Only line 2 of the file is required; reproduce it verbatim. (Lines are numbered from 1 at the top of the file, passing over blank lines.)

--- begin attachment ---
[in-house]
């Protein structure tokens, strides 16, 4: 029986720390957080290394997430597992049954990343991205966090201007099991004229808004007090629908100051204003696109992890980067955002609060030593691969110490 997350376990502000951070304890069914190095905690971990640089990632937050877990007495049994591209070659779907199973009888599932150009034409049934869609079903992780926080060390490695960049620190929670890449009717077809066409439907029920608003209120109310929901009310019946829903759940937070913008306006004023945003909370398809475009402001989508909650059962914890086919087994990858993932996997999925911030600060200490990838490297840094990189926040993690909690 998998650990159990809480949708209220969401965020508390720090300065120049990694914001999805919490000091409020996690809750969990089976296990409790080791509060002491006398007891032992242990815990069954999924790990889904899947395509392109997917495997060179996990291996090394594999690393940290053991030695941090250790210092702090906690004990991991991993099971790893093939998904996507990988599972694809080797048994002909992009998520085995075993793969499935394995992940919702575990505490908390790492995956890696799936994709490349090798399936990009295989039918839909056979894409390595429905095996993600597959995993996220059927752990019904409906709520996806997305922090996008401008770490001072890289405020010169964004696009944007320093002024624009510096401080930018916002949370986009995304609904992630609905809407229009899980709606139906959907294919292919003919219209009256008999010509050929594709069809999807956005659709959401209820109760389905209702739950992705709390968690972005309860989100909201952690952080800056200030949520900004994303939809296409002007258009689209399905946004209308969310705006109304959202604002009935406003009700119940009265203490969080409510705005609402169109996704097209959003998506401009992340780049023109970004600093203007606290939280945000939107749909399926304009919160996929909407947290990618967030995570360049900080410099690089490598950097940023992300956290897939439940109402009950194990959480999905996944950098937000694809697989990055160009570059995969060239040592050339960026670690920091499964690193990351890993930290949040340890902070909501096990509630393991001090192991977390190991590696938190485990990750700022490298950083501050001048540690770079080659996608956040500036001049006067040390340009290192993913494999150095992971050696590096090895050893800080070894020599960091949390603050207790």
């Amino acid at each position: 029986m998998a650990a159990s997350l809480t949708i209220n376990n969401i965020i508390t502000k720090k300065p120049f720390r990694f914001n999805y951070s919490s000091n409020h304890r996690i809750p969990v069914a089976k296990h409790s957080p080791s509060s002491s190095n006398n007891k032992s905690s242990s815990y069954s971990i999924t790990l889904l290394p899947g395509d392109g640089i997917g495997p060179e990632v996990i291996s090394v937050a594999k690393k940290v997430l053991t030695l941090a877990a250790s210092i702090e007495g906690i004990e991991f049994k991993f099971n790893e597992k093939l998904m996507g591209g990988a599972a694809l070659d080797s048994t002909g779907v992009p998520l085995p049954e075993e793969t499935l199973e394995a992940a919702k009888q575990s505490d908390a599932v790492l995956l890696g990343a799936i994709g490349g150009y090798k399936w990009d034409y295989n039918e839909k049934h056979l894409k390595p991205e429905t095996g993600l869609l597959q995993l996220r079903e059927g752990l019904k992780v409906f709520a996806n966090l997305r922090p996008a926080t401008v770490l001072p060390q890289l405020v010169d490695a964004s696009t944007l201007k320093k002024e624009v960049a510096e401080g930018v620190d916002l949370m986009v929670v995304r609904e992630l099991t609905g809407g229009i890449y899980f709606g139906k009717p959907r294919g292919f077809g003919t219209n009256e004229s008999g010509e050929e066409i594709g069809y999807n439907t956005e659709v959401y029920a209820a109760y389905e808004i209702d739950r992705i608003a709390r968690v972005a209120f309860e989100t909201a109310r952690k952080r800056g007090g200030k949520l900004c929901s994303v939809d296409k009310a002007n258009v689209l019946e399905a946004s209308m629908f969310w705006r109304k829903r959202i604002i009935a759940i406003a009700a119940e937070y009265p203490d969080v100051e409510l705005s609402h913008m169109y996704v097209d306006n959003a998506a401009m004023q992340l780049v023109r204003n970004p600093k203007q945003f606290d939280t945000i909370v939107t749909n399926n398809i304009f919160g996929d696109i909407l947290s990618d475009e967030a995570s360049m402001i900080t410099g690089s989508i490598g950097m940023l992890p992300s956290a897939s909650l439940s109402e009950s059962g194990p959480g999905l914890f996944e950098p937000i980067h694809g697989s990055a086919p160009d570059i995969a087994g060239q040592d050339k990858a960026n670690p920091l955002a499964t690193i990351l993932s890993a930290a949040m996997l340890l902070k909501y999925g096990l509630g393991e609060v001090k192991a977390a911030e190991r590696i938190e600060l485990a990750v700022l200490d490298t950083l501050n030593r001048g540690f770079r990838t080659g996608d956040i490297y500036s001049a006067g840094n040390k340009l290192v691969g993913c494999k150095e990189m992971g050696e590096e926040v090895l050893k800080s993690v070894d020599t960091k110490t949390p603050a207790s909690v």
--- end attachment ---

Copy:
């Protein structure tokens, strides 16, 4: 029986720390957080290394997430597992049954990343991205966090201007099991004229808004007090629908100051204003696109992890980067955002609060030593691969110490 997350376990502000951070304890069914190095905690971990640089990632937050877990007495049994591209070659779907199973009888599932150009034409049934869609079903992780926080060390490695960049620190929670890449009717077809066409439907029920608003209120109310929901009310019946829903759940937070913008306006004023945003909370398809475009402001989508909650059962914890086919087994990858993932996997999925911030600060200490990838490297840094990189926040993690909690 998998650990159990809480949708209220969401965020508390720090300065120049990694914001999805919490000091409020996690809750969990089976296990409790080791509060002491006398007891032992242990815990069954999924790990889904899947395509392109997917495997060179996990291996090394594999690393940290053991030695941090250790210092702090906690004990991991991993099971790893093939998904996507990988599972694809080797048994002909992009998520085995075993793969499935394995992940919702575990505490908390790492995956890696799936994709490349090798399936990009295989039918839909056979894409390595429905095996993600597959995993996220059927752990019904409906709520996806997305922090996008401008770490001072890289405020010169964004696009944007320093002024624009510096401080930018916002949370986009995304609904992630609905809407229009899980709606139906959907294919292919003919219209009256008999010509050929594709069809999807956005659709959401209820109760389905209702739950992705709390968690972005309860989100909201952690952080800056200030949520900004994303939809296409002007258009689209399905946004209308969310705006109304959202604002009935406003009700119940009265203490969080409510705005609402169109996704097209959003998506401009992340780049023109970004600093203007606290939280945000939107749909399926304009919160996929909407947290990618967030995570360049900080410099690089490598950097940023992300956290897939439940109402009950194990959480999905996944950098937000694809697989990055160009570059995969060239040592050339960026670690920091499964690193990351890993930290949040340890902070909501096990509630393991001090192991977390190991590696938190485990990750700022490298950083501050001048540690770079080659996608956040500036001049006067040390340009290192993913494999150095992971050696590096090895050893800080070894020599960091949390603050207790």